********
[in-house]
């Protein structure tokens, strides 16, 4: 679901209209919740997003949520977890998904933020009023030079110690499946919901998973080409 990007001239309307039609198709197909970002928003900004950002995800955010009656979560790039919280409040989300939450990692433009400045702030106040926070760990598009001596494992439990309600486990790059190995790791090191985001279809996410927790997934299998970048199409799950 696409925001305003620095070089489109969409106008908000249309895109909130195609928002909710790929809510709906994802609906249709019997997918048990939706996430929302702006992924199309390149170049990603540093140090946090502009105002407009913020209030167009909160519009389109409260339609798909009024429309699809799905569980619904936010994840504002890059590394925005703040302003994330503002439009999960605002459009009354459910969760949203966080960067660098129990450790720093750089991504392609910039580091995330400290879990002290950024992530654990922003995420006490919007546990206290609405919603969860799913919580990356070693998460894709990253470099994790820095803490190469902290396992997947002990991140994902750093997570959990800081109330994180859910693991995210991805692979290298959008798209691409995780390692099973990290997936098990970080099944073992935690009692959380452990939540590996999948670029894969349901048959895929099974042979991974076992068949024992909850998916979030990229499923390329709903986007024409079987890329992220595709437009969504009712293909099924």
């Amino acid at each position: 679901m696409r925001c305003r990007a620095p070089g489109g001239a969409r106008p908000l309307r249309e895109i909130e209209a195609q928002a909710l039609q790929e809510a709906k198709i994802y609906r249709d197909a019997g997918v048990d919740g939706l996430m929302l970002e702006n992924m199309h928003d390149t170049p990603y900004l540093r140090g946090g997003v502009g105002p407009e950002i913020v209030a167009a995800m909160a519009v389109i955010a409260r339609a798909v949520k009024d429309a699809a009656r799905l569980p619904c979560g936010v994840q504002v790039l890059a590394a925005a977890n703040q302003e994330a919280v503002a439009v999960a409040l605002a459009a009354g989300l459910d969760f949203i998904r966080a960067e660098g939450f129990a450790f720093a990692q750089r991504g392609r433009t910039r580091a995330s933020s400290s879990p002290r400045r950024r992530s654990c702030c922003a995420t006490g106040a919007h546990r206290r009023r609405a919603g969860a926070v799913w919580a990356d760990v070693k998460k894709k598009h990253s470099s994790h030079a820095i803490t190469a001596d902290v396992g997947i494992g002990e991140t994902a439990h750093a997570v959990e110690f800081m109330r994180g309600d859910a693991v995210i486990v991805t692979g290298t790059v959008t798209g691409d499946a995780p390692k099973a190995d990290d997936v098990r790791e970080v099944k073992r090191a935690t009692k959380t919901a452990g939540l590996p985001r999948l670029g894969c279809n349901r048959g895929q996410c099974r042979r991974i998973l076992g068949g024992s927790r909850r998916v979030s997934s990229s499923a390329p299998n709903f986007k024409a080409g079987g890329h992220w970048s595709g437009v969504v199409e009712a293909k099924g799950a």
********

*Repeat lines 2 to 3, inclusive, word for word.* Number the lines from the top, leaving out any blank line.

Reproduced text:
């Protein structure tokens, strides 16, 4: 679901209209919740997003949520977890998904933020009023030079110690499946919901998973080409 990007001239309307039609198709197909970002928003900004950002995800955010009656979560790039919280409040989300939450990692433009400045702030106040926070760990598009001596494992439990309600486990790059190995790791090191985001279809996410927790997934299998970048199409799950 696409925001305003620095070089489109969409106008908000249309895109909130195609928002909710790929809510709906994802609906249709019997997918048990939706996430929302702006992924199309390149170049990603540093140090946090502009105002407009913020209030167009909160519009389109409260339609798909009024429309699809799905569980619904936010994840504002890059590394925005703040302003994330503002439009999960605002459009009354459910969760949203966080960067660098129990450790720093750089991504392609910039580091995330400290879990002290950024992530654990922003995420006490919007546990206290609405919603969860799913919580990356070693998460894709990253470099994790820095803490190469902290396992997947002990991140994902750093997570959990800081109330994180859910693991995210991805692979290298959008798209691409995780390692099973990290997936098990970080099944073992935690009692959380452990939540590996999948670029894969349901048959895929099974042979991974076992068949024992909850998916979030990229499923390329709903986007024409079987890329992220595709437009969504009712293909099924």
């Amino acid at each position: 679901m696409r925001c305003r990007a620095p070089g489109g001239a969409r106008p908000l309307r249309e895109i909130e209209a195609q928002a909710l039609q790929e809510a709906k198709i994802y609906r249709d197909a019997g997918v048990d919740g939706l996430m929302l970002e702006n992924m199309h928003d390149t170049p990603y900004l540093r140090g946090g997003v502009g105002p407009e950002i913020v209030a167009a995800m909160a519009v389109i955010a409260r339609a798909v949520k009024d429309a699809a009656r799905l569980p619904c979560g936010v994840q504002v790039l890059a590394a925005a977890n703040q302003e994330a919280v503002a439009v999960a409040l605002a459009a009354g989300l459910d969760f949203i998904r966080a960067e660098g939450f129990a450790f720093a990692q750089r991504g392609r433009t910039r580091a995330s933020s400290s879990p002290r400045r950024r992530s654990c702030c922003a995420t006490g106040a919007h546990r206290r009023r609405a919603g969860a926070v799913w919580a990356d760990v070693k998460k894709k598009h990253s470099s994790h030079a820095i803490t190469a001596d902290v396992g997947i494992g002990e991140t994902a439990h750093a997570v959990e110690f800081m109330r994180g309600d859910a693991v995210i486990v991805t692979g290298t790059v959008t798209g691409d499946a995780p390692k099973a190995d990290d997936v098990r790791e970080v099944k073992r090191a935690t009692k959380t919901a452990g939540l590996p985001r999948l670029g894969c279809n349901r048959g895929q996410c099974r042979r991974i998973l076992g068949g024992s927790r909850r998916v979030s997934s990229s499923a390329p299998n709903f986007k024409a080409g079987g890329h992220w970048s595709g437009v969504v199409e009712a293909k099924g799950a």